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My Code:

#include <iostream>

using namespace std;

class A
    virtual void print(void) { cout << "I am base class" << endl; }

class B : public A
    void print(void) { cout << "I am class B" << endl; }

void mainprint(A *a)

int main()
    A a;
    B b;

    B *bp;
    A *ap;

    ap = &b;


    bp = new B();

    mainprint((A *)bp);

    delete bp;

    return 0;


I am base class
I am class B
I am class B
I am class B

I have casted the pointer(bp) to class A inside the function call, but it still calls the derived class print!!!

Can someone shed some light on this for me.

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up vote 6 down vote accepted

I have casted the pointer(bp) to class A inside the function call, but it still calls the base class print!!!

I assume you mean "calls the derived class print", since that's what happened.

That's the whole point of virtual functions; the final override associated with the actual type of the object (i.e. the "dynamic type") is chosen, whatever the type of the reference or pointer used to call the function (i.e. the "static type"). So B::print is chosen, because bp still points to an instance of B.

If you want to force a call to A::print, you could do:


or, if you don't want polymorphic behaviour at all, remove the virtual specification.

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correct, i mean derived class print! – infinitloop Jan 24 '12 at 18:43

You have explicitly requested that behavior by making A::print() a virtual function.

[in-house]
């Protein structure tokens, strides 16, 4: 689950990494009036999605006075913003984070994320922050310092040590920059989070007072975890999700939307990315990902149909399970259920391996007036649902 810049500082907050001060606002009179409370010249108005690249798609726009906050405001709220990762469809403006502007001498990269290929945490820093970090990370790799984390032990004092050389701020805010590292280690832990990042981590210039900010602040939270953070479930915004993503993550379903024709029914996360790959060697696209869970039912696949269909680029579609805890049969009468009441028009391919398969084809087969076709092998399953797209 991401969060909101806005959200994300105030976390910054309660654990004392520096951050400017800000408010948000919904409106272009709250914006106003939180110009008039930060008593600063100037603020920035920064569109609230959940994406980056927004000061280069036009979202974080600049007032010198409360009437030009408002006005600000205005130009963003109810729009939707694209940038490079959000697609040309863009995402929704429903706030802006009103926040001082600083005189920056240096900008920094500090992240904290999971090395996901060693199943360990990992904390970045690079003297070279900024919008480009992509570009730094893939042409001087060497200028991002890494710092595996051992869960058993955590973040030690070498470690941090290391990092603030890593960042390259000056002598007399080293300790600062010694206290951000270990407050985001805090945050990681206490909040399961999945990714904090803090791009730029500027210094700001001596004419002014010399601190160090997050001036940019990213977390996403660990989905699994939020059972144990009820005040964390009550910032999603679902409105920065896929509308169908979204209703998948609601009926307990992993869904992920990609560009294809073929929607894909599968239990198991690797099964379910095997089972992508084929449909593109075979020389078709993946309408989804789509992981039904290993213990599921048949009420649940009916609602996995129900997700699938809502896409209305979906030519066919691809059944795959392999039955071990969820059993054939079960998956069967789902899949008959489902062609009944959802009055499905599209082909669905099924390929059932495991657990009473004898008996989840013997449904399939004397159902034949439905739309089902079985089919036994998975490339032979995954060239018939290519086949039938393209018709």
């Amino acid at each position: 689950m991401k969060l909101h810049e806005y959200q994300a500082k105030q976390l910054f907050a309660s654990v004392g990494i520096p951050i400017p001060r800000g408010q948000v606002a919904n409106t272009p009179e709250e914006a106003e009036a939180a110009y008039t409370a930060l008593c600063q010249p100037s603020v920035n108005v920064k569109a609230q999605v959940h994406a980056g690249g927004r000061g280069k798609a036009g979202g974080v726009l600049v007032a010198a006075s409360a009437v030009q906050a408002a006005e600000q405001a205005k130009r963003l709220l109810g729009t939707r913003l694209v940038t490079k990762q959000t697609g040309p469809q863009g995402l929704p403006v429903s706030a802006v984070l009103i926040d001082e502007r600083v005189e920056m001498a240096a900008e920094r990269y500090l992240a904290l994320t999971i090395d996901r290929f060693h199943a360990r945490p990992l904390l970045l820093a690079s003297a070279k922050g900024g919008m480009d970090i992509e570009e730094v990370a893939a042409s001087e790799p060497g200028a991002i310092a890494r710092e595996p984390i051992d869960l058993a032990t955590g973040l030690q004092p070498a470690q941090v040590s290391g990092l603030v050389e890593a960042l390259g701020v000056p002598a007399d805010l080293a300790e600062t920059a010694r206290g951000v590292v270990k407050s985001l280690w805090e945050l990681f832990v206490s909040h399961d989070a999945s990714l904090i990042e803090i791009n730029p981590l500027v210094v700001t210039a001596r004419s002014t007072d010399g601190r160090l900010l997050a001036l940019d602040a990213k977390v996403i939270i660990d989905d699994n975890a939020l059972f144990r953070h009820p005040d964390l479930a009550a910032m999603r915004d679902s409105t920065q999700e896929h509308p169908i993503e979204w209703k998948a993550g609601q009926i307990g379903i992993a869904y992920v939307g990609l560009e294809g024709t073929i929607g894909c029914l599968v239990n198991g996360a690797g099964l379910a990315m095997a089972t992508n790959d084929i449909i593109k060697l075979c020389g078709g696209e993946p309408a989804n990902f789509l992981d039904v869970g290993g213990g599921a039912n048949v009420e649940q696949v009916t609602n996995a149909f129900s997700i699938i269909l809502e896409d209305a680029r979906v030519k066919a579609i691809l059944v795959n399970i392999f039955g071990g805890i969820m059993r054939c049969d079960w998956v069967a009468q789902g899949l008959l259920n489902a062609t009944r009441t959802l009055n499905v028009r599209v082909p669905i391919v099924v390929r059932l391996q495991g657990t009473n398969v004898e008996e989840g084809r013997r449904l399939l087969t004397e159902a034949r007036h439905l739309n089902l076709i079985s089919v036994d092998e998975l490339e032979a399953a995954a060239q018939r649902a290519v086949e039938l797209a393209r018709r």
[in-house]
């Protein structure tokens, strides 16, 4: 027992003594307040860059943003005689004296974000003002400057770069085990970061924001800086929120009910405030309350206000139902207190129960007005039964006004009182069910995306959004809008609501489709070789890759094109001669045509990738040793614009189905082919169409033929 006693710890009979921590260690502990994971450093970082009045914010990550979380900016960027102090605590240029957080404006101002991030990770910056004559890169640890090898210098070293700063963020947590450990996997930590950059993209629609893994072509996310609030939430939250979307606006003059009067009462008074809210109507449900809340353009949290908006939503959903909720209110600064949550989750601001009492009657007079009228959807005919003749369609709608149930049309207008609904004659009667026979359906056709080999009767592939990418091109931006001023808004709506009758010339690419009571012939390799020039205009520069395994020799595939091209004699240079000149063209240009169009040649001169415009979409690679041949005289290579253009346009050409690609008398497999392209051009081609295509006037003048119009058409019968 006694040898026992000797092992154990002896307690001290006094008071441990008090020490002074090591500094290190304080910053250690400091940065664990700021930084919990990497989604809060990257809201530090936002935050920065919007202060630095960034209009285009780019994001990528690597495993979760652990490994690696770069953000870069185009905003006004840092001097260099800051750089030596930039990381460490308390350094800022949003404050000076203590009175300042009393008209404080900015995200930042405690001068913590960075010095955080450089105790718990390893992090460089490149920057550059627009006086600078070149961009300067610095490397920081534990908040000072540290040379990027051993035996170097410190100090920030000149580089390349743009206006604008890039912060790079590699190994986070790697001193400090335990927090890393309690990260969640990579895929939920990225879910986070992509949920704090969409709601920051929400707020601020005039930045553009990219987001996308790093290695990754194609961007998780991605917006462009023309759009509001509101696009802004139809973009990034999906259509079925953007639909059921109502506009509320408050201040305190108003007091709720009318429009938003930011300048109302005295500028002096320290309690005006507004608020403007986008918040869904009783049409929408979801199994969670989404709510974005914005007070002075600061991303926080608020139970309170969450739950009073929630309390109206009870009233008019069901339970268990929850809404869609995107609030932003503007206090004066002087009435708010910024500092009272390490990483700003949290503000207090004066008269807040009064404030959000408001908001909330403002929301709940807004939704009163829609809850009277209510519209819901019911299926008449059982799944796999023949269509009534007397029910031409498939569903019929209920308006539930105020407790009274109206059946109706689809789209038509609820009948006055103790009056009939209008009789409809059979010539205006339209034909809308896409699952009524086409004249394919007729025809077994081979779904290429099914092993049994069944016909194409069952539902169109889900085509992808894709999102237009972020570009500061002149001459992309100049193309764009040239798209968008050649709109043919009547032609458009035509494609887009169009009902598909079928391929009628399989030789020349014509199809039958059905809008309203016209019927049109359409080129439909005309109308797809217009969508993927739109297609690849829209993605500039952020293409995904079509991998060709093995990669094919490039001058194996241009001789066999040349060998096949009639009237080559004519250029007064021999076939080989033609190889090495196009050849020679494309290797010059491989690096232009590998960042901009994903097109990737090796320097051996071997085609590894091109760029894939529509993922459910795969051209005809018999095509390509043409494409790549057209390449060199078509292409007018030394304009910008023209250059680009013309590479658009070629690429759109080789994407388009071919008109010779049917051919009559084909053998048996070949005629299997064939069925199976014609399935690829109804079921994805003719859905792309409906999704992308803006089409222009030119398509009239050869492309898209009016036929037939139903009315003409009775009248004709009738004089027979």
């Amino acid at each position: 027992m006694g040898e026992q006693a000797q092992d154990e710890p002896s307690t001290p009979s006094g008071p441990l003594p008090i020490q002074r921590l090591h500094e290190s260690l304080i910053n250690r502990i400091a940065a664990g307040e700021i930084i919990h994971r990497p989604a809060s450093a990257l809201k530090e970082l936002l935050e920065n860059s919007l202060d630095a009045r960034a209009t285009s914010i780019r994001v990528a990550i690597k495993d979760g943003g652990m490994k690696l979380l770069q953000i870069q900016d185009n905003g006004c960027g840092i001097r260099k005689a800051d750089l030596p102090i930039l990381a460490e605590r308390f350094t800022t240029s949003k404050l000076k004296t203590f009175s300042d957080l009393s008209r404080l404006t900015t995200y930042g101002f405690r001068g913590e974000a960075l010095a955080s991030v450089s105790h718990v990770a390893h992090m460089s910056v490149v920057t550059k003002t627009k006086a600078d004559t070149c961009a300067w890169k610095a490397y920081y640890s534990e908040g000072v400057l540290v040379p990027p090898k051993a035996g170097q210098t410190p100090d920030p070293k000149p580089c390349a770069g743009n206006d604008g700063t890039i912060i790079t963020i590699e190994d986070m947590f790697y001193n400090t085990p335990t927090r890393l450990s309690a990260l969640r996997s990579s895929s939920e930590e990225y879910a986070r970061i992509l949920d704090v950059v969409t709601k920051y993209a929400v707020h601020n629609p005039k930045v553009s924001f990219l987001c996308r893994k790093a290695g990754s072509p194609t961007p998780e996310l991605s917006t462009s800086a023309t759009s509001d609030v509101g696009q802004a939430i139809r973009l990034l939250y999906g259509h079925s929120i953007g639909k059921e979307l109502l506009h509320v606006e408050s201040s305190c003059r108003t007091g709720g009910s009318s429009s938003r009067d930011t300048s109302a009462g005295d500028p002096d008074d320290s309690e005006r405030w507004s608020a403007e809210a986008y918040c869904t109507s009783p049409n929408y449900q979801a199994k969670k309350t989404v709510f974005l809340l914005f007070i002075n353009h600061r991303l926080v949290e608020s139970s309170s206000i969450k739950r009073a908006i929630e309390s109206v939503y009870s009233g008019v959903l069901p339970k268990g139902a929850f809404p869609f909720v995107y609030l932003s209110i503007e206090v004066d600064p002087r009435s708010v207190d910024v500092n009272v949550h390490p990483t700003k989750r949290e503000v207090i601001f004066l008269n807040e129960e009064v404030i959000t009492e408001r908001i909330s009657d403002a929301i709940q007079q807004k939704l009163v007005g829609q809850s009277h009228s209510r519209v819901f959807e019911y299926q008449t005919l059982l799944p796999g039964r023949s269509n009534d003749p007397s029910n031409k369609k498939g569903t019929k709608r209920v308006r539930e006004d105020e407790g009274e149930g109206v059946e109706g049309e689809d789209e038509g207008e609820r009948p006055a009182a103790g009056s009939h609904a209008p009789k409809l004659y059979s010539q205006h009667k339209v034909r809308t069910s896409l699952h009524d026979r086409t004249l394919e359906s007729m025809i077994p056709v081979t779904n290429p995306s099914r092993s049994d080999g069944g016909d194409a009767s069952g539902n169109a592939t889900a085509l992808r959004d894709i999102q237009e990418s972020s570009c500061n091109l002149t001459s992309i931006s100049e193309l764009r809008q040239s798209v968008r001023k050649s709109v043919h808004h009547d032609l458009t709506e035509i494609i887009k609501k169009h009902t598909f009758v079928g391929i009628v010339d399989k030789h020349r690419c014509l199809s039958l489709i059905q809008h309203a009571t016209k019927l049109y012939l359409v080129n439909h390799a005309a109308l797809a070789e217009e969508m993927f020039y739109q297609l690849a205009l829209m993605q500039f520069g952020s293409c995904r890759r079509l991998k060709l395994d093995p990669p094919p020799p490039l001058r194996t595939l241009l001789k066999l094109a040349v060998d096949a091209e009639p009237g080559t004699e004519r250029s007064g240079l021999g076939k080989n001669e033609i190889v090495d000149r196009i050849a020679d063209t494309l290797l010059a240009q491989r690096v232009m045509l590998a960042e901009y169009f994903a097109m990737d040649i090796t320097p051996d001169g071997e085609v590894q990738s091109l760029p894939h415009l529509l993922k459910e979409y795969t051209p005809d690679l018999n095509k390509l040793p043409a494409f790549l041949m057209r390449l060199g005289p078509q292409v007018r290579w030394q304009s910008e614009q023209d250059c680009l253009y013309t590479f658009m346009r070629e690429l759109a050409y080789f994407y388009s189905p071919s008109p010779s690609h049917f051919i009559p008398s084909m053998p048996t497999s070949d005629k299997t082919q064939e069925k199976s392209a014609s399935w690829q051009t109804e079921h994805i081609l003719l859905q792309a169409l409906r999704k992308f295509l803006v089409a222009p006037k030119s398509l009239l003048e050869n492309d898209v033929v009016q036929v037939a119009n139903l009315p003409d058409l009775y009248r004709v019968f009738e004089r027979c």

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It's virtual function dispatch (i.e. runtime polymorphism), working as intended.

One way to disable virtual function dispatch is to explicity qualify function name with class name, like this:

void mainprint(A *a) 
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What were you expecting? This is how polymorphism works.

This behavior is expected and correct.



is not casting, but dereferencing.

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i never said (*a) is casting!!! :) – infinitloop Jan 24 '12 at 18:38
@rashid "I have casted the pointer(bp) to class A inside the function call"... – Luchian Grigore Jan 24 '12 at 18:41
i meant mainprint((A *)bp); please correct me if i am confusing something. – infinitloop Jan 24 '12 at 18:45
@rashid oh ok, I must have misunderstood. – Luchian Grigore Jan 24 '12 at 18:46
thats why i said function call, lol – infinitloop Jan 24 '12 at 18:46

I don't get where the problem is... the first one is a print on an actual object of type A, all the others are invocations of print over a B object (directly or via a pointer), so it calls B's print.

Keep in mind that in the function call you are not casting an object of type B to an object of type A (which results in slicing), but you're just casting a pointer to it - the object itself remains intact, and thanks to virtual dispatch even if the static type of the object is A * the correct versions of the virtual functions are invoked.

That's how virtual functions work.

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There is no problem, i am just trying to understand! – infinitloop Jan 24 '12 at 18:39
+1 for establishing the difference between a pointer-to-object & the object itself. – paul23 Jan 24 '12 at 18:47

It is not calling the base-class print, it is calling the derived class print (I am class B) on your last call which is the correct behaviour because pointers and references work with polymorphism.

If you sliced your object then called print it would indeed print the A version. You don't want to be doing that, and fortunately you haven't.

This would be slicing:

B b;
A a(b); 
A a2;
a2 = b;
A& a3 = b;

and you should get:

I am class B I am base class I am base class I am class B

because a and a2 are both objects of type a, even though you have assigned them to b. Slicing is not to be recommended but is a common error.

a3 however is a reference to an object of type A or one of its derivatives but is actually object b of type B and retains the polymorphic behaviour.

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can you please explain slicing of an object? thanks – infinitloop Jan 24 '12 at 18:40

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